NACE works with employers and college leaders to conduct surveys, perform complex research and analyze data from colleges across the country, in the hope of creating resources that lead to student success.
The NACE career readiness competencies are updated every few years to ensure they remain relevant to the current job market and offer a great jumping off point for colleges and universities looking to focus on soft-skills development.
The soft skills they've identified as being most valuable to employers are:
- Career & Self-Development
- Critical Thinking
- Equity & Inclusion
Work With Employers
At the University of Pittsburgh's School of Business, they've created an employer network and periodically get the input of employers on the competencies and soft skills students most need when they come out of college.
Here are the competencies Pitt Business has identified:
- Leadership Development
- Career and Professional Development
- Communication Skills
- Cross-Functional Team Management
- Personal Financial Literacy and Wellness
- Global and Cultural Engagement
- Pitt Engagement
- Networking and Relationship Management
- Business Acumen
- Civic and Social Engagement
Learn From Alumni
Jeremy Podany, founder and CEO of the Career Leadership Collective, appeared at our annual conference Pathways 2020 (video 3) to review the results of a survey his group had conducted. The National Alumni Career Mobility Survey identified, among other things, a series of competencies that correspond with alumni-reported career mobility after graduation.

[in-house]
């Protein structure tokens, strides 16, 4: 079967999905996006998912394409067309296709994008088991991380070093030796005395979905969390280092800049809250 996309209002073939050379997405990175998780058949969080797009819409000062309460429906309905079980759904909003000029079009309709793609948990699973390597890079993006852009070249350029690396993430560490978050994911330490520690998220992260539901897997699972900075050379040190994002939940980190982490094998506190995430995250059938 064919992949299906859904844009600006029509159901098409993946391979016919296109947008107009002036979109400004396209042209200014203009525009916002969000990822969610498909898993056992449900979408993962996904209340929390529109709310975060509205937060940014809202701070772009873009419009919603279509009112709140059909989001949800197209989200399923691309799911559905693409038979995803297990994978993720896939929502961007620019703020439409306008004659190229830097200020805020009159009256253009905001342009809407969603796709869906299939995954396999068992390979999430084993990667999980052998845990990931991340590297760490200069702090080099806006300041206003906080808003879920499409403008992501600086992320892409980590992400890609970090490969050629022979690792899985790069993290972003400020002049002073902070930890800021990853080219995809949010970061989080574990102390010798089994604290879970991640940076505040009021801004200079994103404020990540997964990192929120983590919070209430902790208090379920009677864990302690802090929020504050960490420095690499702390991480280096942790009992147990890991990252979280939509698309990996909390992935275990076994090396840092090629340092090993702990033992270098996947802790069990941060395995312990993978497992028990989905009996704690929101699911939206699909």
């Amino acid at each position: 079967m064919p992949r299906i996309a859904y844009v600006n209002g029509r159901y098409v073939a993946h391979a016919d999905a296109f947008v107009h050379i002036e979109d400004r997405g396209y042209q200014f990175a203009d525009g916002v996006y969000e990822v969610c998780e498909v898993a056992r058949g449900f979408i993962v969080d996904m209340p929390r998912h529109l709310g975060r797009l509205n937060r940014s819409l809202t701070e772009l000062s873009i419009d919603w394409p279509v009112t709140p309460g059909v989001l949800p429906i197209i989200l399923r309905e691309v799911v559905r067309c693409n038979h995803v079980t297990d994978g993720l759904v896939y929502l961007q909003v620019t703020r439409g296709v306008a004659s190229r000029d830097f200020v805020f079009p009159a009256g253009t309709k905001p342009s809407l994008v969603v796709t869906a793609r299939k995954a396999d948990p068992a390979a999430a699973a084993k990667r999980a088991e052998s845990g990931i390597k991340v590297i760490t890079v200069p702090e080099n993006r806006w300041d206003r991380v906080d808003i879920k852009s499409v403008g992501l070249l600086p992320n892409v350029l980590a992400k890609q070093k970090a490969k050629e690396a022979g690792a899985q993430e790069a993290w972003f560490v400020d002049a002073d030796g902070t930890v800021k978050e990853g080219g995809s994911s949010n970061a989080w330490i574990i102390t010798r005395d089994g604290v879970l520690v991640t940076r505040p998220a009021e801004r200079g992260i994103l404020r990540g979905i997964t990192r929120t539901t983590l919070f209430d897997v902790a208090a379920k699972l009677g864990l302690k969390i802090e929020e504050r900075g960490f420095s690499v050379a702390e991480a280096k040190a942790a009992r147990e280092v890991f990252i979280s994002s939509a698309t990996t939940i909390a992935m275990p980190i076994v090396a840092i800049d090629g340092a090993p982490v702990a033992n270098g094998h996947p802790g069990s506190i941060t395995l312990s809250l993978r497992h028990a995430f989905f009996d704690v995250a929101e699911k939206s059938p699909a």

Here are those competencies:
- Career Management
- Work Ethic / Professionalism
How To Track & Measure Soft Skills Development
Universities track and measure soft skills development in a variety of ways, many similar to how they track hard skill development. Some develop rubrics to identify what tasks need to exist at each level of skill development until mastery is reached.
Developing these rubrics can be a challenge, especially when identifying and measuring progress outside of a traditional classroom setting.
At Suitable, we specialize in tracking these soft skills, helping administrators seamlessly build scaffolding into their programs and measuring experiences outside the classroom--from study abroad experiences to internships.
How Tracking Works
Using our admin portal, program leaders will create tasks, reflections, surveys and more--slates of activities designed to move students towards these soft skill competencies. Students can scan into events, write reflections, answer surveys and more all from the Suitable app.
How Scaffolding Works
As administrators create tasks and activities within Suitable, they can assign each a competency or several competency areas, tie them to digital badges or achievements and even assign a level to each. This leveling allows tasks and activities to be mapped to competency areas but also track levels within them so that when employers view the student's co-curricular transcript, they'll see not only the competency areas in which they've achieved but how deep their achievement goes in each area. Check out our Student Development page to learn more about scaffolding achievements in higher ed.
How Digital Achievements Work
Some schools prefer to separate competencies from soft skills, preferring instead to use achievement badges to help students showcase their progression towards things like leadership, critical thinking, diversity, equity and inclusion and more.
When tasks or activities are created, they can be easily mapped to badges created in the Suitable Badge Creation Suite. To learn more, check out this product showcase on badge creation.
To get started tracking and measuring soft skills development today, schedule a demo!